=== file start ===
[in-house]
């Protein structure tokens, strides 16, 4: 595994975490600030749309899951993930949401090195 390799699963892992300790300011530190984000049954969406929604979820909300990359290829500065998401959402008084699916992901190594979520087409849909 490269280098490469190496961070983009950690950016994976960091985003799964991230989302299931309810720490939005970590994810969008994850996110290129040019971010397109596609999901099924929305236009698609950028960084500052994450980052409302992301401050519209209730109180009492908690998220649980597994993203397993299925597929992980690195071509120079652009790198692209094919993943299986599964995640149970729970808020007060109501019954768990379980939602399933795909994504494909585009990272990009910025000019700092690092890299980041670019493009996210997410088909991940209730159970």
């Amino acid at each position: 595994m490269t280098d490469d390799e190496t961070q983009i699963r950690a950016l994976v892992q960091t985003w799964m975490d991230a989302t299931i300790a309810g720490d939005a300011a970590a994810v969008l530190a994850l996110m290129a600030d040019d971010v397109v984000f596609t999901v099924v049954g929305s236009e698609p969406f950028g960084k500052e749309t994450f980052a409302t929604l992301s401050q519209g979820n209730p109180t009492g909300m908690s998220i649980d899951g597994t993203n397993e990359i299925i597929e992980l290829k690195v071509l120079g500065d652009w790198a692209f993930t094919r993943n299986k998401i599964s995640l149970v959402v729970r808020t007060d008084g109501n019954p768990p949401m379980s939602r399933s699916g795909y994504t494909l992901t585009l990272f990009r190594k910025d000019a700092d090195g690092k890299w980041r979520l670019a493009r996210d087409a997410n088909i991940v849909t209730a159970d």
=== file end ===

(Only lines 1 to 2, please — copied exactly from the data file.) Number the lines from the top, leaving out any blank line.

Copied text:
[in-house]
């Protein structure tokens, strides 16, 4: 595994975490600030749309899951993930949401090195 390799699963892992300790300011530190984000049954969406929604979820909300990359290829500065998401959402008084699916992901190594979520087409849909 490269280098490469190496961070983009950690950016994976960091985003799964991230989302299931309810720490939005970590994810969008994850996110290129040019971010397109596609999901099924929305236009698609950028960084500052994450980052409302992301401050519209209730109180009492908690998220649980597994993203397993299925597929992980690195071509120079652009790198692209094919993943299986599964995640149970729970808020007060109501019954768990379980939602399933795909994504494909585009990272990009910025000019700092690092890299980041670019493009996210997410088909991940209730159970």